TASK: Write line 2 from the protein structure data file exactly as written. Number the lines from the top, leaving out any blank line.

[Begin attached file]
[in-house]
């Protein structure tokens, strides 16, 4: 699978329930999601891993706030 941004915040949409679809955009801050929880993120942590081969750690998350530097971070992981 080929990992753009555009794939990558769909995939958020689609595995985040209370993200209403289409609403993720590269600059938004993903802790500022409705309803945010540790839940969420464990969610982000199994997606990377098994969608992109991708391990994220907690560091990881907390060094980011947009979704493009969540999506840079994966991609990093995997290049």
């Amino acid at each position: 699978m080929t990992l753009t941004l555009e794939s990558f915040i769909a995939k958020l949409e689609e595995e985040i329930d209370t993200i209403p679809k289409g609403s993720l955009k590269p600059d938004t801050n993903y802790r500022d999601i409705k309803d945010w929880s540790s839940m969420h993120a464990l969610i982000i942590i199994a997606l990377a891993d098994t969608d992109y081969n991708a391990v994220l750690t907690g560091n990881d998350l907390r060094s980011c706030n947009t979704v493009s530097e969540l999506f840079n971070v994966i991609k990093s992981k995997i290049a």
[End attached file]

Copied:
């Protein structure tokens, strides 16, 4: 699978329930999601891993706030 941004915040949409679809955009801050929880993120942590081969750690998350530097971070992981 080929990992753009555009794939990558769909995939958020689609595995985040209370993200209403289409609403993720590269600059938004993903802790500022409705309803945010540790839940969420464990969610982000199994997606990377098994969608992109991708391990994220907690560091990881907390060094980011947009979704493009969540999506840079994966991609990093995997290049």